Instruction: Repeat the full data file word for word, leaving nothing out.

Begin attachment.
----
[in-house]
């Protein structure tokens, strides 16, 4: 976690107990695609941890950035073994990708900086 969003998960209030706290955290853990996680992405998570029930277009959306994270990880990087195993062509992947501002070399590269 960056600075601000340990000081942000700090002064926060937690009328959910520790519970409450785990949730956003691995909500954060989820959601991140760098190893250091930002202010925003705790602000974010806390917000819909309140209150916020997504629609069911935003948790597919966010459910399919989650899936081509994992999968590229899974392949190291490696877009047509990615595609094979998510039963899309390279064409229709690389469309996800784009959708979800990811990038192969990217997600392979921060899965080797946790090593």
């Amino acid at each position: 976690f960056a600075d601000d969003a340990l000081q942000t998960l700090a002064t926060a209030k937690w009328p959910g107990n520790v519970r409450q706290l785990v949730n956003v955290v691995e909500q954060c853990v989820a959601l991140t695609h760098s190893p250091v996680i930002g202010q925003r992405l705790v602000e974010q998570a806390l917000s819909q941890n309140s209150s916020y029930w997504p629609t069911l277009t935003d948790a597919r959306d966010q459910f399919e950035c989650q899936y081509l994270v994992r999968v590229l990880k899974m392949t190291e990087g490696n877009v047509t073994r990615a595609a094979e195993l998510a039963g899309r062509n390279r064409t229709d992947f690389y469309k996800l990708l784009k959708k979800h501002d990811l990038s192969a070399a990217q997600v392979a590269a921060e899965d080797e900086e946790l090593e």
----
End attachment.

[in-house]
């Protein structure tokens, strides 16, 4: 976690107990695609941890950035073994990708900086 969003998960209030706290955290853990996680992405998570029930277009959306994270990880990087195993062509992947501002070399590269 960056600075601000340990000081942000700090002064926060937690009328959910520790519970409450785990949730956003691995909500954060989820959601991140760098190893250091930002202010925003705790602000974010806390917000819909309140209150916020997504629609069911935003948790597919966010459910399919989650899936081509994992999968590229899974392949190291490696877009047509990615595609094979998510039963899309390279064409229709690389469309996800784009959708979800990811990038192969990217997600392979921060899965080797946790090593």
């Amino acid at each position: 976690f960056a600075d601000d969003a340990l000081q942000t998960l700090a002064t926060a209030k937690w009328p959910g107990n520790v519970r409450q706290l785990v949730n956003v955290v691995e909500q954060c853990v989820a959601l991140t695609h760098s190893p250091v996680i930002g202010q925003r992405l705790v602000e974010q998570a806390l917000s819909q941890n309140s209150s916020y029930w997504p629609t069911l277009t935003d948790a597919r959306d966010q459910f399919e950035c989650q899936y081509l994270v994992r999968v590229l990880k899974m392949t190291e990087g490696n877009v047509t073994r990615a595609a094979e195993l998510a039963g899309r062509n390279r064409t229709d992947f690389y469309k996800l990708l784009k959708k979800h501002d990811l990038s192969a070399a990217q997600v392979a590269a921060e899965d080797e900086e946790l090593e």